JIM ABRAMS Associated Press Writer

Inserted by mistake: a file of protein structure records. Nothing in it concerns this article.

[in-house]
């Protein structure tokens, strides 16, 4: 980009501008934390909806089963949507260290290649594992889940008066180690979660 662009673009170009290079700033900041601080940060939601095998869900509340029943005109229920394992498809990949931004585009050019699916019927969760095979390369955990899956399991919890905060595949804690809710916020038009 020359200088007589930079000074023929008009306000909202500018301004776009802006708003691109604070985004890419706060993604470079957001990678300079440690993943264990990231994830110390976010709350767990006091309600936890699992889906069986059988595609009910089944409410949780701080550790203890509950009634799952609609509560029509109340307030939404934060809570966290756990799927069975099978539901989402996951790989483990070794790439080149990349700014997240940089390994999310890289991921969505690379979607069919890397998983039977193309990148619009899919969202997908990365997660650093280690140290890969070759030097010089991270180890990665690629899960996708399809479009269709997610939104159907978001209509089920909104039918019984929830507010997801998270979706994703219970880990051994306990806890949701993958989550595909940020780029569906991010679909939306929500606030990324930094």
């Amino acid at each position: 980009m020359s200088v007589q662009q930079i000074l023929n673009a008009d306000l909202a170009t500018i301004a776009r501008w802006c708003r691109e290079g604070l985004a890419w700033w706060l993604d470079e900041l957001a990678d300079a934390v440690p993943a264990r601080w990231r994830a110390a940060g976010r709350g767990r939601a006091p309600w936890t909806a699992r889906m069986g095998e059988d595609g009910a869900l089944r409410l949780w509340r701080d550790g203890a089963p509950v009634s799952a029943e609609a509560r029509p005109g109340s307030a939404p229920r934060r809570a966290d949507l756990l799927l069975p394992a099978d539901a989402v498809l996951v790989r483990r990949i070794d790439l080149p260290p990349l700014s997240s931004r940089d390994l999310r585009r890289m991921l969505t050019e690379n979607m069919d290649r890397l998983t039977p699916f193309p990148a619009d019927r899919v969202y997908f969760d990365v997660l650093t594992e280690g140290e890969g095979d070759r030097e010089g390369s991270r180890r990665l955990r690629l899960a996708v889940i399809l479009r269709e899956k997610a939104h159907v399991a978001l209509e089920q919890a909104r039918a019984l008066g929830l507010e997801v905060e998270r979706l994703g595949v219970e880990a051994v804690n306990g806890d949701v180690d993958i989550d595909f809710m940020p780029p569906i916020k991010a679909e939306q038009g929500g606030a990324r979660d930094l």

WASHINGTON Presidential candidates from both parties are urging the Senate to set up an independent office to probe ethical questions involving fellow senators. That could be a tough sell. There is some “institutional resistance,” said Sen. Barack Obama, D-Ill., a potential candidate who has long championed the notion of an independent office of public integrity that would take over some of the self-policing duties of the Senate ethics committee. “A lot of members are concerned about the use of an independent commission as a political club to beat them over the head,” Obama said at a news conference Monday as debate on ethics legislation opened. A possible rival in 2008, Sen. John McCain, R-Ariz., is also pressing to amend the ethics bill, the first legislation Democrats are taking up in their new majority role, to include the office of public integrity. The ethics legislation, based on a bill that stalled in the last Congress, would ban gifts and travel paid for by lobbyists, slow the movement of former senators to lobbying jobs, require lobbyists to provide more information on their activities and oblige senators to be more open about their special projects, or earmarks. The Senate is expected to spend up to two weeks on the legislation. Montana Sen. Jon Tester also appeared at the news conference to champion the bill, saying ethics “is a baseline found issue that we need to take into consideration at every level of government.” The Democrat has said he would prefer to leave oversight responsibilities to the Senate Ethics Committee, but could be open to an office of public integrity. Tester often talked about ethics reform in his Senate campaign against Republican Sen. Conrad Burns last year. Burns had accepted about $150,000 in contributions from convicted lobbyist Jack Abramoff, his clients and associates, and the issue loomed large in the campaign. “This bill addresses the concerns I heard across the state of Montana for more than a year,” Tester said. “People want more transparency in government and they want their government to work for them, not corporate lobbyists.” The House passed a rules package last week with tough bans on receiving gifts and travel from lobbyists and their employers and banning the use of corporate jets. Obama and McCain argue that, after the lobbying and ethics scandals that contributed to the Republican defeat in the 2006 midterm elections, the Senate must create an independent office to ensure voters it is serious about enforcing its own ethics rules. But Sen. Pat Roberts, R-Kan., a member of the six-senator ethics panel, said the nonpartisan group has done its job, and the new office would simply add another step to the ethics process. He added that the office of public integrity was “in danger of becoming a backboard for political tennis balls” with each side filing partisan charges against the other. “Our ethics process in the Senate works very well,” said Sen. Mark Pryor, D-Ark., another ethics committee member. “We have not broken down like the House has.” The House ethics committee, torn by partisan wrangling, was dormant for about 16 months until May of last year. It did carry out an extensive investigation of disgraced former Rep. Mark Foley, R-Fla., last fall. Last year, led by ethics committee members, the Senate rejected a proposal for an office of public integrity by an 11-5 vote in the Homeland Security and Governmental Affairs Committee and then by 67-30 on the Senate floor. Asked how that result might change this year, Obama pointed to Tester and seven other Democratic freshmen who also attended the news conference. “We’ve got a whole bunch of freshmen and I also think the election changed the dynamics,” he said. The independent office proposal that Obama and Sen. Russ Feingold, D-Wis., will likely offer as an amendment is identical to the idea being put forward by McCain, Sen. Joseph Lieberman, I-Conn., and Sen. Susan Collins, R-Maine, in separate ethics legislation.